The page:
As a student of Yon Ch’uan Martial Arts, you will find your instructors, fellow students, and the Yon Ch’uan Martial Arts Black Belt Study Guide most helpful in reaching your goals for self defense. The current series about Martial Arts Training Drills is another part of the process. We invite you to download and read a free eBook about Judo Stretching and Strengthening Drills. You will also find those drills helpful in your study of Karate and Kung Fu.

Karate Drills for Blocking

Think of Karate blocking as building a defensive shield around your body. Each individual block (e.g. high, middle, low, inside, outside) can protect you in any direction by simply moving your body in different directions to face an attacker.

I’m reminded of what the Apostle Paul wrote to the Christians in Ephesus almost two-thousand years ago: “above all, taking the shield of faith with which you will be able to quench all the fiery darts of the wicked one.” (Ephesians 6:16)

Your Yon Ch’uan instructor will teach you how to perform each of the blocks before teaching the drills. Drilling correctly is the objective. Pay close attention as you practice all of the basic blocks and practice as much as you can on your own. Once your instructor sees that you understand blocking, he or she will move you on to drilling blocks.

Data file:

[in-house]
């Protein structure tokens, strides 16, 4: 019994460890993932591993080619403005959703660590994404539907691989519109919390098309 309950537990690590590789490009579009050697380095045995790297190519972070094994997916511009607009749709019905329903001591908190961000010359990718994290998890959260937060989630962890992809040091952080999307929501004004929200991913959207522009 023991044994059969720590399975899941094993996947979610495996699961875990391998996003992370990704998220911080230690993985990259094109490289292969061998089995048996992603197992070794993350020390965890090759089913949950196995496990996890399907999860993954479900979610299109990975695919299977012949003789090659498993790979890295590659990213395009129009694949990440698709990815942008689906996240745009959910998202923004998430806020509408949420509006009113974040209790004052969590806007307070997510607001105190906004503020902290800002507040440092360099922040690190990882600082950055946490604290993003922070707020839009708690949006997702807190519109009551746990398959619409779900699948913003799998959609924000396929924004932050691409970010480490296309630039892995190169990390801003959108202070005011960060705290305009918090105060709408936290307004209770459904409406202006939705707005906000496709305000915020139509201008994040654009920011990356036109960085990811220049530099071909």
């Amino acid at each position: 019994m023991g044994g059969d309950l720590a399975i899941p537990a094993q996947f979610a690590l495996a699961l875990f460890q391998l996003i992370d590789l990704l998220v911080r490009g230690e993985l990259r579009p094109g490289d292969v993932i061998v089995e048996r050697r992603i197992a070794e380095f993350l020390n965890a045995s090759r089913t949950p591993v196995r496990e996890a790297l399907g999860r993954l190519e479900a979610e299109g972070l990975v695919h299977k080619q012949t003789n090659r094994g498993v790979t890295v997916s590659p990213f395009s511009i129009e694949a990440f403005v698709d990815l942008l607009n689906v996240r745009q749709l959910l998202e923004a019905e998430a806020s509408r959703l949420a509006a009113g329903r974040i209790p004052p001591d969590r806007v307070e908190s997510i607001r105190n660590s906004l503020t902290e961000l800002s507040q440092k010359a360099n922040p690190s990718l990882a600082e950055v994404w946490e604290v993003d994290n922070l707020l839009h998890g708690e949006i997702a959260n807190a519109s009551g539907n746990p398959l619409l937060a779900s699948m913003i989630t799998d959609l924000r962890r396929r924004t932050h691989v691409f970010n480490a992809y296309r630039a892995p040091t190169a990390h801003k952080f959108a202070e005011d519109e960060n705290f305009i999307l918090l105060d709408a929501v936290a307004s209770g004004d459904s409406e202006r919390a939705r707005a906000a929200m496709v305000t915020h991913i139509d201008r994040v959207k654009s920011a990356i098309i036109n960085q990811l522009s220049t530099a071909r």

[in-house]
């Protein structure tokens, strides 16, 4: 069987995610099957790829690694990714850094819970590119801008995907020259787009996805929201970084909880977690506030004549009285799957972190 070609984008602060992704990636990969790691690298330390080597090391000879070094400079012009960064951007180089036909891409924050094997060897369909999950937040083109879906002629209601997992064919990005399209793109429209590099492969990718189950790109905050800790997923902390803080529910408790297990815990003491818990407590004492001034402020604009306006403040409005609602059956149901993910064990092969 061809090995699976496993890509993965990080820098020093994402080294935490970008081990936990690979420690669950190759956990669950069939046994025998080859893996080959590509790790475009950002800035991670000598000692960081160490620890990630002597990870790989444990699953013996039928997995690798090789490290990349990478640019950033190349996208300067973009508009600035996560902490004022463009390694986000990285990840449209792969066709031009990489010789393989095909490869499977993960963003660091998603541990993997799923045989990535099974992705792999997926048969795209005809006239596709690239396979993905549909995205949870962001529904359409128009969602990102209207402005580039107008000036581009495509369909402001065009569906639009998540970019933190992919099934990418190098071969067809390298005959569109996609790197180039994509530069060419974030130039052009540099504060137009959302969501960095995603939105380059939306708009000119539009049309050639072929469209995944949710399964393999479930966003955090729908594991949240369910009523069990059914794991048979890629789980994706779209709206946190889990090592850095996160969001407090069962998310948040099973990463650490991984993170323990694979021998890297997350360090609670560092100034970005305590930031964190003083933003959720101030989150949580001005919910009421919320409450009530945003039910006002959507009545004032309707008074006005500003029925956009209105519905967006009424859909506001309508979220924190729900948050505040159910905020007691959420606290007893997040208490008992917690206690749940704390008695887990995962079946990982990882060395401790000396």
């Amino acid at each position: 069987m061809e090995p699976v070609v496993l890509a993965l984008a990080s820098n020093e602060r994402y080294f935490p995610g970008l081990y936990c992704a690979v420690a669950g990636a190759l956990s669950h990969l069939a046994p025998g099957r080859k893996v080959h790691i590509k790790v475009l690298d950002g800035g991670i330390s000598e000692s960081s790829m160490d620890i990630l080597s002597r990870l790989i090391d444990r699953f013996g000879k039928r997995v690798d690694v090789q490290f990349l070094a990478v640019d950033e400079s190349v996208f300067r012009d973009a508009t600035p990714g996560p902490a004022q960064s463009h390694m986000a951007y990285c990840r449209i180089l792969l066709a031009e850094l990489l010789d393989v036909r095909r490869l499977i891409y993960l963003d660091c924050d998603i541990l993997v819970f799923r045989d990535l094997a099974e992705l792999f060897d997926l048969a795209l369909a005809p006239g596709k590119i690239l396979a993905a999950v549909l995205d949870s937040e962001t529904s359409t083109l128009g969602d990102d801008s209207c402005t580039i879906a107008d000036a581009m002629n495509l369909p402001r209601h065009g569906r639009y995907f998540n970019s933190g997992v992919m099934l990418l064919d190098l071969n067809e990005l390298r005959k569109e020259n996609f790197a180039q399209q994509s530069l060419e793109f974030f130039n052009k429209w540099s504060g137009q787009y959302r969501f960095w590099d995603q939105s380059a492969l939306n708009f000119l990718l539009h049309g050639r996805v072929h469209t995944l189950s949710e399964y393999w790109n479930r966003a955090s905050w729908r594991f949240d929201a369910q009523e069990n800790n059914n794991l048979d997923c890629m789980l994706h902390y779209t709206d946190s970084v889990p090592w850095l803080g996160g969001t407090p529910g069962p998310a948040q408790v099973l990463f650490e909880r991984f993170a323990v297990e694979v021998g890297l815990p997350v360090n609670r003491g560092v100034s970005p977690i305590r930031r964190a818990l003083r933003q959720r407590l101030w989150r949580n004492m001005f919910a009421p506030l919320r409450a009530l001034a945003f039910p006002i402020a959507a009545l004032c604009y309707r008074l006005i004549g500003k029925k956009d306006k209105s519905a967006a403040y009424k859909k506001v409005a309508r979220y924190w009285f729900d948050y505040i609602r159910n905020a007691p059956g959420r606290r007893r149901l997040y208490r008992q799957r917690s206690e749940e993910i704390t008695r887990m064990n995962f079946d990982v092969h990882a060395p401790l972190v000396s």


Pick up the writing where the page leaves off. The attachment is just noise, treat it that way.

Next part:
Here are some blocking drills you may find helpful and fun to do. You can do these as solo or class drills.

Low Block Drills

Begin in ready position (yoi). Step backward with your right foot and execute a low block (gedan uke) with your left arm. Step back into ready position and repeat the defensive low block 20 times.

Begin in ready position (yoi). Step backward with your left foot and execute a low block with your right arm. Step back into ready position and repeat the defensive low block 20 times.

Begin in ready position (yoi). Step forward with your right foot and execute a low block with your right arm. Step back into ready position and repeat the defensive low block 20 times.

Begin in ready position (yoi). Step forward with your left foot and execute a low block with your left arm. Step back into ready position and repeat the defensive low block 20 times.

Begin in ready position (yoi). Step 90 degrees to your left with your left foot forward and execute a low block with your left arm. Step back into ready position and repeat the defensive low block 20 times.